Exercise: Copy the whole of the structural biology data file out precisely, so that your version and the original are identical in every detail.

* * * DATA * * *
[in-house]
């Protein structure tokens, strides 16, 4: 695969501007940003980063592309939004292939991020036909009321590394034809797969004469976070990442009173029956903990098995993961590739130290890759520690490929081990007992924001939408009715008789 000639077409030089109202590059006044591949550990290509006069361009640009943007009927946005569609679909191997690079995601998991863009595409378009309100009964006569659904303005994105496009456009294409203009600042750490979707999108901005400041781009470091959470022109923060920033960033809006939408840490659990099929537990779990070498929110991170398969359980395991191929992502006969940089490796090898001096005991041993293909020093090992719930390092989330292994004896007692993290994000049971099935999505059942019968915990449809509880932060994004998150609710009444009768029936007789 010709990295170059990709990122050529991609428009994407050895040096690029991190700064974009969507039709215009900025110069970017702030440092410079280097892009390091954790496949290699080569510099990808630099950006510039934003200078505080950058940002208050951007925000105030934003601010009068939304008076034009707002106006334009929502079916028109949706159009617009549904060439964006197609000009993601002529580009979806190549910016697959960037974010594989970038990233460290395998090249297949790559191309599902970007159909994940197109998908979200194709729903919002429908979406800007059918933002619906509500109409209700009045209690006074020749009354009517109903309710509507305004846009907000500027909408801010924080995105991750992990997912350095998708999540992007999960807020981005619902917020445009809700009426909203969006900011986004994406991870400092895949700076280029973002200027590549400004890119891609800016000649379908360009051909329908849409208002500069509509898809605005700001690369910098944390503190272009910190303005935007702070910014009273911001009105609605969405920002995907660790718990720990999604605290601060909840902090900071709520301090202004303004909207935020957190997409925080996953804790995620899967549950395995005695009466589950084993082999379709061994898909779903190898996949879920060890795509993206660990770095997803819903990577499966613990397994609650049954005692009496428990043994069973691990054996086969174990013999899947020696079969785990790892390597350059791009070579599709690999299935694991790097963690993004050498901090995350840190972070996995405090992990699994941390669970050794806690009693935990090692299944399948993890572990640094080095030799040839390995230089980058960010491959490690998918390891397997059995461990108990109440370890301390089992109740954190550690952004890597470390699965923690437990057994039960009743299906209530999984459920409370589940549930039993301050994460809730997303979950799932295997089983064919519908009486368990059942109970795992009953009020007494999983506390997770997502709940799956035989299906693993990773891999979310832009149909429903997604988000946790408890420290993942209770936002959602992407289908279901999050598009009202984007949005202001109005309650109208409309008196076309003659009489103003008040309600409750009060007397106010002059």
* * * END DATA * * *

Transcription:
[in-house]
């Protein structure tokens, strides 16, 4: 695969501007940003980063592309939004292939991020036909009321590394034809797969004469976070990442009173029956903990098995993961590739130290890759520690490929081990007992924001939408009715008789 000639077409030089109202590059006044591949550990290509006069361009640009943007009927946005569609679909191997690079995601998991863009595409378009309100009964006569659904303005994105496009456009294409203009600042750490979707999108901005400041781009470091959470022109923060920033960033809006939408840490659990099929537990779990070498929110991170398969359980395991191929992502006969940089490796090898001096005991041993293909020093090992719930390092989330292994004896007692993290994000049971099935999505059942019968915990449809509880932060994004998150609710009444009768029936007789 010709990295170059990709990122050529991609428009994407050895040096690029991190700064974009969507039709215009900025110069970017702030440092410079280097892009390091954790496949290699080569510099990808630099950006510039934003200078505080950058940002208050951007925000105030934003601010009068939304008076034009707002106006334009929502079916028109949706159009617009549904060439964006197609000009993601002529580009979806190549910016697959960037974010594989970038990233460290395998090249297949790559191309599902970007159909994940197109998908979200194709729903919002429908979406800007059918933002619906509500109409209700009045209690006074020749009354009517109903309710509507305004846009907000500027909408801010924080995105991750992990997912350095998708999540992007999960807020981005619902917020445009809700009426909203969006900011986004994406991870400092895949700076280029973002200027590549400004890119891609800016000649379908360009051909329908849409208002500069509509898809605005700001690369910098944390503190272009910190303005935007702070910014009273911001009105609605969405920002995907660790718990720990999604605290601060909840902090900071709520301090202004303004909207935020957190997409925080996953804790995620899967549950395995005695009466589950084993082999379709061994898909779903190898996949879920060890795509993206660990770095997803819903990577499966613990397994609650049954005692009496428990043994069973691990054996086969174990013999899947020696079969785990790892390597350059791009070579599709690999299935694991790097963690993004050498901090995350840190972070996995405090992990699994941390669970050794806690009693935990090692299944399948993890572990640094080095030799040839390995230089980058960010491959490690998918390891397997059995461990108990109440370890301390089992109740954190550690952004890597470390699965923690437990057994039960009743299906209530999984459920409370589940549930039993301050994460809730997303979950799932295997089983064919519908009486368990059942109970795992009953009020007494999983506390997770997502709940799956035989299906693993990773891999979310832009149909429903997604988000946790408890420290993942209770936002959602992407289908279901999050598009009202984007949005202001109005309650109208409309008196076309003659009489103003008040309600409750009060007397106010002059």